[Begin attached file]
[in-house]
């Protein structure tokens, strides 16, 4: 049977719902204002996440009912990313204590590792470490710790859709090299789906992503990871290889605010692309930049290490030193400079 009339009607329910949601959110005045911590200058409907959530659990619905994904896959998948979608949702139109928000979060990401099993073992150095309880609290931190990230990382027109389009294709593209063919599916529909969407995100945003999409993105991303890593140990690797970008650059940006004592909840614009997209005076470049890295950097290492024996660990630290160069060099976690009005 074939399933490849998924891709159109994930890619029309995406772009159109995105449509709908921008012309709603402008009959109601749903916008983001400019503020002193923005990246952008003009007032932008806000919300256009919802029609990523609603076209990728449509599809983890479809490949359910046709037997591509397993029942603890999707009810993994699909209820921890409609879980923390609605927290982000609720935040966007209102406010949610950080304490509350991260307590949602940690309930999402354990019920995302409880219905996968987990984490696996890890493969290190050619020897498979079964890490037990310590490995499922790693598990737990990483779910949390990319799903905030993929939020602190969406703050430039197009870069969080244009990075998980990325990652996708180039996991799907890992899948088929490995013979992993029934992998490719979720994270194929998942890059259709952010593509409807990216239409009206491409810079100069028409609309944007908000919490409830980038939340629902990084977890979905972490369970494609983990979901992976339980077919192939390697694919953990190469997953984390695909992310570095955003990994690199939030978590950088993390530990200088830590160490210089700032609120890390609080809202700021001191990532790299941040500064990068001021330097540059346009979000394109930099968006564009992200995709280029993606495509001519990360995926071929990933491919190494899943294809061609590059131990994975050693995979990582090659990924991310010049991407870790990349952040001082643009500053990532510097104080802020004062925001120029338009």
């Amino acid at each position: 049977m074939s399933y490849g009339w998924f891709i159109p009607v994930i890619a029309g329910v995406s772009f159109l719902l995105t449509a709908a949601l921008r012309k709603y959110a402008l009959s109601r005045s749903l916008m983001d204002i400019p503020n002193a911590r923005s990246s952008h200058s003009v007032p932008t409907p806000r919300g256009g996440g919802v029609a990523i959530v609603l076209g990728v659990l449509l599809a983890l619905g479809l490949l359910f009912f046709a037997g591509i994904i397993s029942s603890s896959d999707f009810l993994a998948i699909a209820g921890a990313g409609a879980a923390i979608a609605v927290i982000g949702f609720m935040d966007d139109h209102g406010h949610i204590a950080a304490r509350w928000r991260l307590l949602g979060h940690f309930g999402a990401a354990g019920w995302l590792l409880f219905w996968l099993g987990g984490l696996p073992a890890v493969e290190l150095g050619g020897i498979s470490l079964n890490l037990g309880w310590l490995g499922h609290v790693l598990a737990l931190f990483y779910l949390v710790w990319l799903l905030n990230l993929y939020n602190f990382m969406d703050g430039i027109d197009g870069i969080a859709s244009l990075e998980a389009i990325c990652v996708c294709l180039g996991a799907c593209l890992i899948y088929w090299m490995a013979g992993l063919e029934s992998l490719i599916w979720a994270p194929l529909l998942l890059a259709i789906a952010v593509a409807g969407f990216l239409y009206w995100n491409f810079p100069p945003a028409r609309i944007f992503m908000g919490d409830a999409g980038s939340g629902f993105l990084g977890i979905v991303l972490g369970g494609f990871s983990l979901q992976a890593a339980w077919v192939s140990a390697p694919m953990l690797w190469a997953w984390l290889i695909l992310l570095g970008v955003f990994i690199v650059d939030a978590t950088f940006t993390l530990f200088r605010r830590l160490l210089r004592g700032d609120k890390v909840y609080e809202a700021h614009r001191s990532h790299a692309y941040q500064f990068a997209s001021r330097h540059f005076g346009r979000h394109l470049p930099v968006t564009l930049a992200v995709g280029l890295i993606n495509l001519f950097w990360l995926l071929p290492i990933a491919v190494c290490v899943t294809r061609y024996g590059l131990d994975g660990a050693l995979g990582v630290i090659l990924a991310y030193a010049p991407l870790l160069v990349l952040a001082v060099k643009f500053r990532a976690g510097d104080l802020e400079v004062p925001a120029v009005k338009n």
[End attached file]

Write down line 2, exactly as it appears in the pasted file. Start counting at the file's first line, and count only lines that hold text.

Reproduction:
């Protein structure tokens, strides 16, 4: 049977719902204002996440009912990313204590590792470490710790859709090299789906992503990871290889605010692309930049290490030193400079 009339009607329910949601959110005045911590200058409907959530659990619905994904896959998948979608949702139109928000979060990401099993073992150095309880609290931190990230990382027109389009294709593209063919599916529909969407995100945003999409993105991303890593140990690797970008650059940006004592909840614009997209005076470049890295950097290492024996660990630290160069060099976690009005 074939399933490849998924891709159109994930890619029309995406772009159109995105449509709908921008012309709603402008009959109601749903916008983001400019503020002193923005990246952008003009007032932008806000919300256009919802029609990523609603076209990728449509599809983890479809490949359910046709037997591509397993029942603890999707009810993994699909209820921890409609879980923390609605927290982000609720935040966007209102406010949610950080304490509350991260307590949602940690309930999402354990019920995302409880219905996968987990984490696996890890493969290190050619020897498979079964890490037990310590490995499922790693598990737990990483779910949390990319799903905030993929939020602190969406703050430039197009870069969080244009990075998980990325990652996708180039996991799907890992899948088929490995013979992993029934992998490719979720994270194929998942890059259709952010593509409807990216239409009206491409810079100069028409609309944007908000919490409830980038939340629902990084977890979905972490369970494609983990979901992976339980077919192939390697694919953990190469997953984390695909992310570095955003990994690199939030978590950088993390530990200088830590160490210089700032609120890390609080809202700021001191990532790299941040500064990068001021330097540059346009979000394109930099968006564009992200995709280029993606495509001519990360995926071929990933491919190494899943294809061609590059131990994975050693995979990582090659990924991310010049991407870790990349952040001082643009500053990532510097104080802020004062925001120029338009």